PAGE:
The Los Angeles Angels (74-88) may be the could of, should of, would of team. They could have been a contender last season, but injuries took them out of the mix. They should of developed a deeper bench, which might have helped them get through some tough times. And they would of done all of that and more if they were willing to be less thrifty. But thrifty they have become under GM Eppler who is looking to develop the team from the ground, and minors, up. Last season, the Angeles were fourth in the AL. Two seasons ago they posted a 98-64 record finishing first in the AL West. Our 2017 Los Angeles Angels preview considers if this team, that has some stellar player, can contend this season.
The Angels’ pitching staff was ranked 21st in ERA (4.28) and Wins (74), 27th in OBA (.269), and 28th in saves. (29). In 2016, Los Angeles struggled in a season that saw their starting rotation hampered by numerous injuries. For 2016, they have a lot of possible starters on hand. The question is doe they have the quality guys that they need?
The five guys include Garrett Richards (R, 1-3 W/L, 2.34 ERA) as their number one guy and Tyler Skaggs (L, 3-4 W/L, 4.17 ERA) in the second spot. Matt Shoemaker (R, 9-13 W/L, 3.88 ERA), Ricky Nolasco (R, 4-6 W/L, 3.21 ERA), and Jesse Chavez (R, 1-2 W/L, 4.57 ERA) follow them. Richards is their best, but he’s had to deal with some serious problems. Instead of undergoing Tommy John surgery, Richards underwent stem cell therapy, which is still fairly experimental. Hopefully his arm will hold up.
Huston Street (R, 3-2 W/L, 6.45 ERA, 9 SV) is a known entity and a veteran premium closer. But last season was his worst ever as he struggled through injuries. In August, the 33-year-old save artist underwent knee surgery. The Angels hope he’s ready to go, but they may need to rely on Cam Bedrosian (R, 2-0 W/L, 1.12 ERA) instead. Andrew Bailey (R, 0-0 W/L, 2.38 ERA, 6 SV), who a few years ago was an All-Star closer, is also ready to go. Whatever happens these three guys will be in the mix for late-inning work. About six other guys, none too brilliant or effective, will round out the Angel pen.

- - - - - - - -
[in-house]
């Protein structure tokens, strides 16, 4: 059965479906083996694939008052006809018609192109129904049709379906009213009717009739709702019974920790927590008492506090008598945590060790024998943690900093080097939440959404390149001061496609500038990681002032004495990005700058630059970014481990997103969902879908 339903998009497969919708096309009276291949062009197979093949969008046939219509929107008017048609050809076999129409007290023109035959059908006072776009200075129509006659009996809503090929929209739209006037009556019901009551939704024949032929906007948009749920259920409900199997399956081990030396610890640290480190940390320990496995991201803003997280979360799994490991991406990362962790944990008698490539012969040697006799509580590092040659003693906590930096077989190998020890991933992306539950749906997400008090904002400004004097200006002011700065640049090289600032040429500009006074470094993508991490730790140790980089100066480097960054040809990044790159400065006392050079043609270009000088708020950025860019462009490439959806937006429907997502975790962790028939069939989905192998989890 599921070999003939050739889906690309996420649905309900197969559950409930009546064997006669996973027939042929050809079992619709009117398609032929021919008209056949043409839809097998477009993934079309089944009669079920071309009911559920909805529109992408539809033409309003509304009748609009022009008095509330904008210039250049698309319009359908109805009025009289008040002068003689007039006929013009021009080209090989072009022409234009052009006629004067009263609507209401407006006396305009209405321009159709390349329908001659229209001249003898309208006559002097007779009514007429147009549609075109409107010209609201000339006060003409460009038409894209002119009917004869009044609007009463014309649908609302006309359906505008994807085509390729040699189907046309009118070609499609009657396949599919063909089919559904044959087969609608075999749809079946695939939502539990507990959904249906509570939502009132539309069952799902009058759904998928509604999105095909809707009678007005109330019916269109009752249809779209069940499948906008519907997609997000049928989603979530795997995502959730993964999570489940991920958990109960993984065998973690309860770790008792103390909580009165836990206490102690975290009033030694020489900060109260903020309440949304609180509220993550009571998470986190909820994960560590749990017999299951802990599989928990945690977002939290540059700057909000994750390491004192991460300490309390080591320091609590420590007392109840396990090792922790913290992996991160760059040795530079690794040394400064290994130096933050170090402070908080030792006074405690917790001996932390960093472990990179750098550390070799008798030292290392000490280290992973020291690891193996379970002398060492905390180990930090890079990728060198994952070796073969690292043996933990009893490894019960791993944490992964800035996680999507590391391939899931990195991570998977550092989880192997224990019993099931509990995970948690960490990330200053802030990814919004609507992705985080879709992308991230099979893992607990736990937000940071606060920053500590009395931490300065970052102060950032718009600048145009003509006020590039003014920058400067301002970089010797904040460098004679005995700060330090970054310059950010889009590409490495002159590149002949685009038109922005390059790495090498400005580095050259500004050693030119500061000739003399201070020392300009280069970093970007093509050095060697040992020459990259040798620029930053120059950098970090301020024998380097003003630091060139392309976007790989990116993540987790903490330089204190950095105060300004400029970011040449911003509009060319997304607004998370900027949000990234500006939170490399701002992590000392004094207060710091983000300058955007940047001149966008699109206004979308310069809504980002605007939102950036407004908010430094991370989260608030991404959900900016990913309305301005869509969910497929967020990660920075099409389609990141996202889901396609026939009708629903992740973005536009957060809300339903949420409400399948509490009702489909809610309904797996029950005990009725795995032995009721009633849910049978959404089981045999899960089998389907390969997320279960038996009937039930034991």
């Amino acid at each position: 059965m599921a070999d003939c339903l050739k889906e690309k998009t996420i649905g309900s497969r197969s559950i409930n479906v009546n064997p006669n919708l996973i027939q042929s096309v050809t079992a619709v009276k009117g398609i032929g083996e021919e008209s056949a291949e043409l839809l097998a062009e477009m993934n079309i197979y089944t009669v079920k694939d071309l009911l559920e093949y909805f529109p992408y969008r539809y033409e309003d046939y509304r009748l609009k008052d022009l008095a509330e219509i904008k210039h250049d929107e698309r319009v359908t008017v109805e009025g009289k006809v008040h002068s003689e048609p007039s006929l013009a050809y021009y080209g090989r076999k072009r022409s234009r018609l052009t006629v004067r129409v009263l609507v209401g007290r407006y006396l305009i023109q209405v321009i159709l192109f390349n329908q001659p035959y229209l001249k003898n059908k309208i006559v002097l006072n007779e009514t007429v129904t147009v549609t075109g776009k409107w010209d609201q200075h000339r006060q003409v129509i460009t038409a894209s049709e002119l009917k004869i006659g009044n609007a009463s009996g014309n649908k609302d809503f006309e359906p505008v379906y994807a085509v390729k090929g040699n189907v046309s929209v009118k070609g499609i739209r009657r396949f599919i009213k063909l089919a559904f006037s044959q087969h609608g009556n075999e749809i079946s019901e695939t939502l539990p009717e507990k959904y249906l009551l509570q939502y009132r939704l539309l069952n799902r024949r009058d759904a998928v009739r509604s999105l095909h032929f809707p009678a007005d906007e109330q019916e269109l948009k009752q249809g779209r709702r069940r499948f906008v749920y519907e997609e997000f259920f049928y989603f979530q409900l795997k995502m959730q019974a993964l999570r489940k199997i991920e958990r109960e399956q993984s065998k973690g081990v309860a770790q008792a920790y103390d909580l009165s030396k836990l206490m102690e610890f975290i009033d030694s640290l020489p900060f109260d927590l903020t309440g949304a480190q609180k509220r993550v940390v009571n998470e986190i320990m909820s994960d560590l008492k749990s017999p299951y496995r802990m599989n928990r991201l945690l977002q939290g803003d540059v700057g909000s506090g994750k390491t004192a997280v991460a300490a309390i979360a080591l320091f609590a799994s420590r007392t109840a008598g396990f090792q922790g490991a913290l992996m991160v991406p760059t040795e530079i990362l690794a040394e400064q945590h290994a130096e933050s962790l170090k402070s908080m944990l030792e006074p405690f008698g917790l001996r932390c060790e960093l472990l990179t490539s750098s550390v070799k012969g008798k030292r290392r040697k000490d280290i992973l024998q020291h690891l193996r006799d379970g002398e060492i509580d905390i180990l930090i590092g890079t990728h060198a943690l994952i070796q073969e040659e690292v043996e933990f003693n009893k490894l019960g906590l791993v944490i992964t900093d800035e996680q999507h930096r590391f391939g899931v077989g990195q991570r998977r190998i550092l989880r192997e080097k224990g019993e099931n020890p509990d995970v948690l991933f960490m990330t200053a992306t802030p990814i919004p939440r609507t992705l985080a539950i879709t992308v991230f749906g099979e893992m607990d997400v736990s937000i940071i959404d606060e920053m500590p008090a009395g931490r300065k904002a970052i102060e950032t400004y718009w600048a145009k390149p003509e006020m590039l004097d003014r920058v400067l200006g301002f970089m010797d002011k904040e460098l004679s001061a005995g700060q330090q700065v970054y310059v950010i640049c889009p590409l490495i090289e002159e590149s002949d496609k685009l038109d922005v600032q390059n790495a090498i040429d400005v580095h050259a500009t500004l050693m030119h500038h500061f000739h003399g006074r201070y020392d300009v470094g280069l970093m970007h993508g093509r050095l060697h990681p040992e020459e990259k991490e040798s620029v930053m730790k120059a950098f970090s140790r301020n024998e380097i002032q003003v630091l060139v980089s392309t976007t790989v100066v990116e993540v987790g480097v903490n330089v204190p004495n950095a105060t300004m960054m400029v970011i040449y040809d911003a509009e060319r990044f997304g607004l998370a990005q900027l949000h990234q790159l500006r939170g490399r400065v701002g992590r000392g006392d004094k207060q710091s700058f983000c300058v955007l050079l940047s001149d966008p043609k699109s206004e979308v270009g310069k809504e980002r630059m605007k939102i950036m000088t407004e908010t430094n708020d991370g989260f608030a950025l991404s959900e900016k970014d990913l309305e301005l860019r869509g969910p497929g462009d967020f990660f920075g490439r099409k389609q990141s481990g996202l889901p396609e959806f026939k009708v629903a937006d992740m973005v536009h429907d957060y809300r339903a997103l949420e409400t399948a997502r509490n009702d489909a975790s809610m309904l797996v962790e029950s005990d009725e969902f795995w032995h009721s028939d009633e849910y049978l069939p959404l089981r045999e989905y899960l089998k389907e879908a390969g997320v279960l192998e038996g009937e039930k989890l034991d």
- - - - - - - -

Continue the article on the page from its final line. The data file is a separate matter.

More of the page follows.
Hitting and Fielding
Danny Espinoza (.209 BA, 24 HR, 72 RBI) comes over from the Nationals in a trade to play second, while Andrelton Simmons (.281 BA, 4 HR, 44 RBI) returns, after improving remarkable on defense and to a degree on offense, to play short. In 2015, Yunel Escobar (.304 BA, 5 HR, 39 RBI) came to LA in a winter deal with the Nationals, and he did well at third in his first season with his new club. He’s back for 2017. C.J. Cron (.278 BA, 16 HR, 69 RBI) had a decent rookie season last year as he replace Albert Pujols (.268 BA, 31 HR, 119 RBI) at first, allowing the veteran first baseman and premium slugger for focus mainly on hitting. Look for that formula to become permanent in 2017. Pujols is not the player he once was due to age and injuries. This could be his final hurrah. The catching ranks are questionable as Martin Maldonado (.202 BA, 8 HR, 21 RBI), 30, comes from the Brewers in a trade. Maldonado has never caught more than 66 games in a season. The young and inconsistent Carlos Perez (.209 BA, 5 HR, 31 RBI) will back him up.
In the outfield, Cameron Maybin (.315 BA, 4 HR, 43 RBI), who played with Detroit last season, is a major improvement in left. He’s a welcome addition in an outfield that has been desperate for a quality leftfielder for the past two seasons. Centerfielder Mike Trout (.315 BA, 29 HR, 100 RBI), a top MLB player, and right fielder Kole Calhoun (.271 BA, 18 HR, 75 RBI), another great player, are the heart and soul of this team’s offense.
Coaching and Management
In his first year as GM Billy Eppler made some baby steps towards improving the club. But he has a long way to go before these Angels will be playoff ready. Veteran manager Mike Scioscia seems better able to do his job now that he no longer had to battle GM Jerry Dipoto. Dipoto went to the mariners and Eppler became the Angels’ GM. Eppler, with Scioscia, is trying to get this team to a new level.
2017 Los Angeles Angels Preview Final Word
This team is a long way from being able to compete in the AL West. With one of the weakest starting rotations in the league, some major questions marks in the bullpen, and holes in the lineup, Los Angeles will have its work cut out for it. Eppler is moving forward on improving this team, but it’s going to take some time. Scioscia should be able to win a few more games than expected. Still, this is no playoff team.